Nationals P Ryan Mattheus broke his hand punching a locker
The Washington Nationals are struggling with depth right now as a result of several injuries. There is little that can be done to prevent players from suffering injuries in practice or during a game. However, self-inflicted injuries like the one Nationals reliever Ryan Mattheus suffered on Sunday can easily be avoided.
According to the Washington Post, the Nats’ setup man broke his hand when he punched a locker after giving up five earned runs in one inning against the San Diego Padres. Mattheus’ hand reportedly did not swell up initially so he did not reveal the injury to the team. On Monday, pain and swelling forced him to come clean.
“I was pretty upset, and I let my emotions get the best of me,” he said. “I hit my locker, and unfortunately I injured myself. It’s pretty embarrassing. It’s a tough one to swallow. I feel like I let the other 25 guys down on this team. I let the whole Washington Nationals organization down doing something stupid.”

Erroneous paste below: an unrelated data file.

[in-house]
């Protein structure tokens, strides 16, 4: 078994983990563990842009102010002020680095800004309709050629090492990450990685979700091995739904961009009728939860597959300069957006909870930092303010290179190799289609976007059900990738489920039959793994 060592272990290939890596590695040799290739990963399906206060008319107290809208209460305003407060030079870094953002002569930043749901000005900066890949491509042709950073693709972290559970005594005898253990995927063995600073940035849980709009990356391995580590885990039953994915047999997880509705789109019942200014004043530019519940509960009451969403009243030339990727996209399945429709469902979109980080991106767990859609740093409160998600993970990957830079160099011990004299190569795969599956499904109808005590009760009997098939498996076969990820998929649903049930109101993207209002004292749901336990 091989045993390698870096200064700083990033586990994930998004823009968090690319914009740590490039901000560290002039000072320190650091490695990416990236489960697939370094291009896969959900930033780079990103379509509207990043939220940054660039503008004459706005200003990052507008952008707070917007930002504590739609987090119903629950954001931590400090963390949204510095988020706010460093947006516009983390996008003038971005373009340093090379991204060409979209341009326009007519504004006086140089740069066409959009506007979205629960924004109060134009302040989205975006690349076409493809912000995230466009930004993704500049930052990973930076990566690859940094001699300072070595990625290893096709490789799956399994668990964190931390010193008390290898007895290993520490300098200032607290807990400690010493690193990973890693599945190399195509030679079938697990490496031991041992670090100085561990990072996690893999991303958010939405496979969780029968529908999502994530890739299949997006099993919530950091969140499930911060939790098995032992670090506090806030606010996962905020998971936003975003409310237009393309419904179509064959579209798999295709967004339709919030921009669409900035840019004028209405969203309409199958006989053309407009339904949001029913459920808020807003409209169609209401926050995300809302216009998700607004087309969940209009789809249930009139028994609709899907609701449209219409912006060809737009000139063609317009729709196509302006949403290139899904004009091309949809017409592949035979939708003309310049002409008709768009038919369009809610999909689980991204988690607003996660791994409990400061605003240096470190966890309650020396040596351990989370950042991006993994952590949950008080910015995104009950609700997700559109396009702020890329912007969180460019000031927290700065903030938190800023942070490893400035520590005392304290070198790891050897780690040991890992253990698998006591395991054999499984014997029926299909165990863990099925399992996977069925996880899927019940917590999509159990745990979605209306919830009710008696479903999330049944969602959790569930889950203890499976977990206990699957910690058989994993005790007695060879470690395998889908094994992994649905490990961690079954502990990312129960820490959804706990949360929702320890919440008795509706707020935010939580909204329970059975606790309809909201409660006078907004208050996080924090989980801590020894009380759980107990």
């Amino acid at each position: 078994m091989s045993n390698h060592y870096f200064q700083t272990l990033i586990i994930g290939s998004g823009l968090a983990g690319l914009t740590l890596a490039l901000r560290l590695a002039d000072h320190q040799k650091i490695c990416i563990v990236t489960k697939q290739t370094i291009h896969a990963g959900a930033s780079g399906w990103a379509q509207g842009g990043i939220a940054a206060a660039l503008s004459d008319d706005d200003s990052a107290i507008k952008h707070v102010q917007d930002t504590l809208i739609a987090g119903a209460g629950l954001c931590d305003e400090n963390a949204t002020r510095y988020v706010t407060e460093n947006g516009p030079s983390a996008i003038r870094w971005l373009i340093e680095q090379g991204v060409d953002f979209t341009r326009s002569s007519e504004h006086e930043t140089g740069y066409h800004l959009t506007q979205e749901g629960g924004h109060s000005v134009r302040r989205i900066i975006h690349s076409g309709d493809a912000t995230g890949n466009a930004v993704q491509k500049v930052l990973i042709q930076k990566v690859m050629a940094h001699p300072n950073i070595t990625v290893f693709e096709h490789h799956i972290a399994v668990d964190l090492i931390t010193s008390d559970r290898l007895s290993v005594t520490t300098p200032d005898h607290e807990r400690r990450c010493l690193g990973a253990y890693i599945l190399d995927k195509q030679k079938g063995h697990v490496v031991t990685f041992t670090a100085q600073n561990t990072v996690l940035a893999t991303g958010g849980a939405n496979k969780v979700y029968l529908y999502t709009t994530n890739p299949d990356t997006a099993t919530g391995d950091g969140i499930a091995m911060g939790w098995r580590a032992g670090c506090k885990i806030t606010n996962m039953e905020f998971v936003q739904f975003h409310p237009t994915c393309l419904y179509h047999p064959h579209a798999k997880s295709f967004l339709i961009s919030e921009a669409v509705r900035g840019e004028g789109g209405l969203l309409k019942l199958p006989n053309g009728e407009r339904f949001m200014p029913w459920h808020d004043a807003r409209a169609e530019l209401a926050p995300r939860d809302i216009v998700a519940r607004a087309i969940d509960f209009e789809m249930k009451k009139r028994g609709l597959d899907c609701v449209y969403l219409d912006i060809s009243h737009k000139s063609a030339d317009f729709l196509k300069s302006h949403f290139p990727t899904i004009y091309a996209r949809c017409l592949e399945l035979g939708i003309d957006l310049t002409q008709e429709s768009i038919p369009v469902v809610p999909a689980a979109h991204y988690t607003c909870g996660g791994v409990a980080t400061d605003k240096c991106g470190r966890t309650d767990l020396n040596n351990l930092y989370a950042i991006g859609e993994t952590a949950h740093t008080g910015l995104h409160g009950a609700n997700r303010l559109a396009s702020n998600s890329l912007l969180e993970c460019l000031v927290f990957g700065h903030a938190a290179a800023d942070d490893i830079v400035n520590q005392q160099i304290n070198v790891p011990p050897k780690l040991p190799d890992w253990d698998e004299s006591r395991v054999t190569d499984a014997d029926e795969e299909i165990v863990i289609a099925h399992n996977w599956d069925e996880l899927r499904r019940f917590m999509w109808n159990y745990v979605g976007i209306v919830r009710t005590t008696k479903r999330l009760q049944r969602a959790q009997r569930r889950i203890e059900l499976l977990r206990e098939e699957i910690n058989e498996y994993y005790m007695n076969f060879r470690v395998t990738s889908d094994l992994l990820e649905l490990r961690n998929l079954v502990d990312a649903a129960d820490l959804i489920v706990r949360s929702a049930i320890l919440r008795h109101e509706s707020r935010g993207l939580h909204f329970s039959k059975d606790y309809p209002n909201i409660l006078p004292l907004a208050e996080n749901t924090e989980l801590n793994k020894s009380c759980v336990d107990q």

Washington starting pitcher Ross Detwiler came out of the game with an injury on Monday, which forced manager Davey Johnson to use long relievers Zach Duke and Craig Stammen in his place. Since Mattheus kept his injury a secret until Monday, the team was unable to call someone up before the game to replace him, leaving them with a depleted bullpen.
“It was tough losing Mattheus,” Johnson said. “Unfortunately, he didn’t tell anybody that he broke his hand the night before. Unfortunately, we weren’t able to have anybody here to help us out. He felt real bad about it, but I wish he had said something about what he did.”
“That’s what’s so embarrassing about it,” he said. “It’s absolutely something I can control. It’s not like I hurt myself out on the field. I got to do a better job of that.”
Moral of the story: don’t hide your injuries. I’m sure Mattheus was hoping his hand was fine and he wouldn’t have to tell the team that he hurt it by punching a metal locker, but it ended up costing the team even more than it had to.
H/T SI Hot Clicks